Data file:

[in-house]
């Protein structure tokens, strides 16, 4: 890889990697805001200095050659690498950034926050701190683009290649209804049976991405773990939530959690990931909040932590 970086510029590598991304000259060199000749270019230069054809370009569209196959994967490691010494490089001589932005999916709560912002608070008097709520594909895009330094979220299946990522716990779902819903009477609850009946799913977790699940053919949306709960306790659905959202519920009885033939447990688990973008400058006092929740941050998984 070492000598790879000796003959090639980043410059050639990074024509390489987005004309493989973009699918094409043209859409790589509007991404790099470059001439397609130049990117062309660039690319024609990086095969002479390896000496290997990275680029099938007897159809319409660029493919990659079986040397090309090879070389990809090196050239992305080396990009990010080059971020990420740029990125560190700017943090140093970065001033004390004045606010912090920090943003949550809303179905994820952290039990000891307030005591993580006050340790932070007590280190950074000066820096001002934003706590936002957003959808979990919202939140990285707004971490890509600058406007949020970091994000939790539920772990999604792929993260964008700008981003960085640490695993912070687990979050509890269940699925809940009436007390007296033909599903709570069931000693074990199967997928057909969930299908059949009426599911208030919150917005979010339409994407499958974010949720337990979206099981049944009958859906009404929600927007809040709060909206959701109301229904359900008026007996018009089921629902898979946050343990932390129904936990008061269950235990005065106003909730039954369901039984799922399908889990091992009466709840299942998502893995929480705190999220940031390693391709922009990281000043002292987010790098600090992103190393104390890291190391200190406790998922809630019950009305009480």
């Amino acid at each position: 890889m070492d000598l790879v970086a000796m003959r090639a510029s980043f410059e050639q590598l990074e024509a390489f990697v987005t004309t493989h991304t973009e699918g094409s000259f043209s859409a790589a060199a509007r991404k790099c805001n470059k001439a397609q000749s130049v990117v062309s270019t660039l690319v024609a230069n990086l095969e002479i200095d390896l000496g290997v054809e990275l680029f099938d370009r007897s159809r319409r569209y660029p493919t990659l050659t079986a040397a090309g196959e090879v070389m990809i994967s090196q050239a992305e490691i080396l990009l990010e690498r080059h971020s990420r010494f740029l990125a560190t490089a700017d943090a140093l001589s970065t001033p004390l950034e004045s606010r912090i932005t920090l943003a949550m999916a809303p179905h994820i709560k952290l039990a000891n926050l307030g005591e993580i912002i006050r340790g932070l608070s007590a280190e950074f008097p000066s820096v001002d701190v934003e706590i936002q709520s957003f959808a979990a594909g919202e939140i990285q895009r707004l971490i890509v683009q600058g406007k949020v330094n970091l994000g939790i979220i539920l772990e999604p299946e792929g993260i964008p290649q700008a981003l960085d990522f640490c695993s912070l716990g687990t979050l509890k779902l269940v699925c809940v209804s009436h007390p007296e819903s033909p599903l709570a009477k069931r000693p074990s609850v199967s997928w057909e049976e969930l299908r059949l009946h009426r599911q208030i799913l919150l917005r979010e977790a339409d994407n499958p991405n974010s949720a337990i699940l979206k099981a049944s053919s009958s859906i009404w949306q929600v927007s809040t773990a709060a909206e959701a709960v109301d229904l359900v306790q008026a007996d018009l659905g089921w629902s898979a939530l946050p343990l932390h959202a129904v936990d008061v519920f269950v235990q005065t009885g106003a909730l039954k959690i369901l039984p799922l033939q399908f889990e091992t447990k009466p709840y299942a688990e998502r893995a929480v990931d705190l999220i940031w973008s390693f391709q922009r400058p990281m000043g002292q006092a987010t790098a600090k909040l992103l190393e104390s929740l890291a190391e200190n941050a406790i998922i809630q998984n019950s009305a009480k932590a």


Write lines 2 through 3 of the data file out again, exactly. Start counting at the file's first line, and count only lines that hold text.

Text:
């Protein structure tokens, strides 16, 4: 890889990697805001200095050659690498950034926050701190683009290649209804049976991405773990939530959690990931909040932590 970086510029590598991304000259060199000749270019230069054809370009569209196959994967490691010494490089001589932005999916709560912002608070008097709520594909895009330094979220299946990522716990779902819903009477609850009946799913977790699940053919949306709960306790659905959202519920009885033939447990688990973008400058006092929740941050998984 070492000598790879000796003959090639980043410059050639990074024509390489987005004309493989973009699918094409043209859409790589509007991404790099470059001439397609130049990117062309660039690319024609990086095969002479390896000496290997990275680029099938007897159809319409660029493919990659079986040397090309090879070389990809090196050239992305080396990009990010080059971020990420740029990125560190700017943090140093970065001033004390004045606010912090920090943003949550809303179905994820952290039990000891307030005591993580006050340790932070007590280190950074000066820096001002934003706590936002957003959808979990919202939140990285707004971490890509600058406007949020970091994000939790539920772990999604792929993260964008700008981003960085640490695993912070687990979050509890269940699925809940009436007390007296033909599903709570069931000693074990199967997928057909969930299908059949009426599911208030919150917005979010339409994407499958974010949720337990979206099981049944009958859906009404929600927007809040709060909206959701109301229904359900008026007996018009089921629902898979946050343990932390129904936990008061269950235990005065106003909730039954369901039984799922399908889990091992009466709840299942998502893995929480705190999220940031390693391709922009990281000043002292987010790098600090992103190393104390890291190391200190406790998922809630019950009305009480």
């Amino acid at each position: 890889m070492d000598l790879v970086a000796m003959r090639a510029s980043f410059e050639q590598l990074e024509a390489f990697v987005t004309t493989h991304t973009e699918g094409s000259f043209s859409a790589a060199a509007r991404k790099c805001n470059k001439a397609q000749s130049v990117v062309s270019t660039l690319v024609a230069n990086l095969e002479i200095d390896l000496g290997v054809e990275l680029f099938d370009r007897s159809r319409r569209y660029p493919t990659l050659t079986a040397a090309g196959e090879v070389m990809i994967s090196q050239a992305e490691i080396l990009l990010e690498r080059h971020s990420r010494f740029l990125a560190t490089a700017d943090a140093l001589s970065t001033p004390l950034e004045s606010r912090i932005t920090l943003a949550m999916a809303p179905h994820i709560k952290l039990a000891n926050l307030g005591e993580i912002i006050r340790g932070l608070s007590a280190e950074f008097p000066s820096v001002d701190v934003e706590i936002q709520s957003f959808a979990a594909g919202e939140i990285q895009r707004l971490i890509v683009q600058g406007k949020v330094n970091l994000g939790i979220i539920l772990e999604p299946e792929g993260i964008p290649q700008a981003l960085d990522f640490c695993s912070l716990g687990t979050l509890k779902l269940v699925c809940v209804s009436h007390p007296e819903s033909p599903l709570a009477k069931r000693p074990s609850v199967s997928w057909e049976e969930l299908r059949l009946h009426r599911q208030i799913l919150l917005r979010e977790a339409d994407n499958p991405n974010s949720a337990i699940l979206k099981a049944s053919s009958s859906i009404w949306q929600v927007s809040t773990a709060a909206e959701a709960v109301d229904l359900v306790q008026a007996d018009l659905g089921w629902s898979a939530l946050p343990l932390h959202a129904v936990d008061v519920f269950v235990q005065t009885g106003a909730l039954k959690i369901l039984p799922l033939q399908f889990e091992t447990k009466p709840y299942a688990e998502r893995a929480v990931d705190l999220i940031w973008s390693f391709q922009r400058p990281m000043g002292q006092a987010t790098a600090k909040l992103l190393e104390s929740l890291a190391e200190n941050a406790i998922i809630q998984n019950s009305a009480k932590a």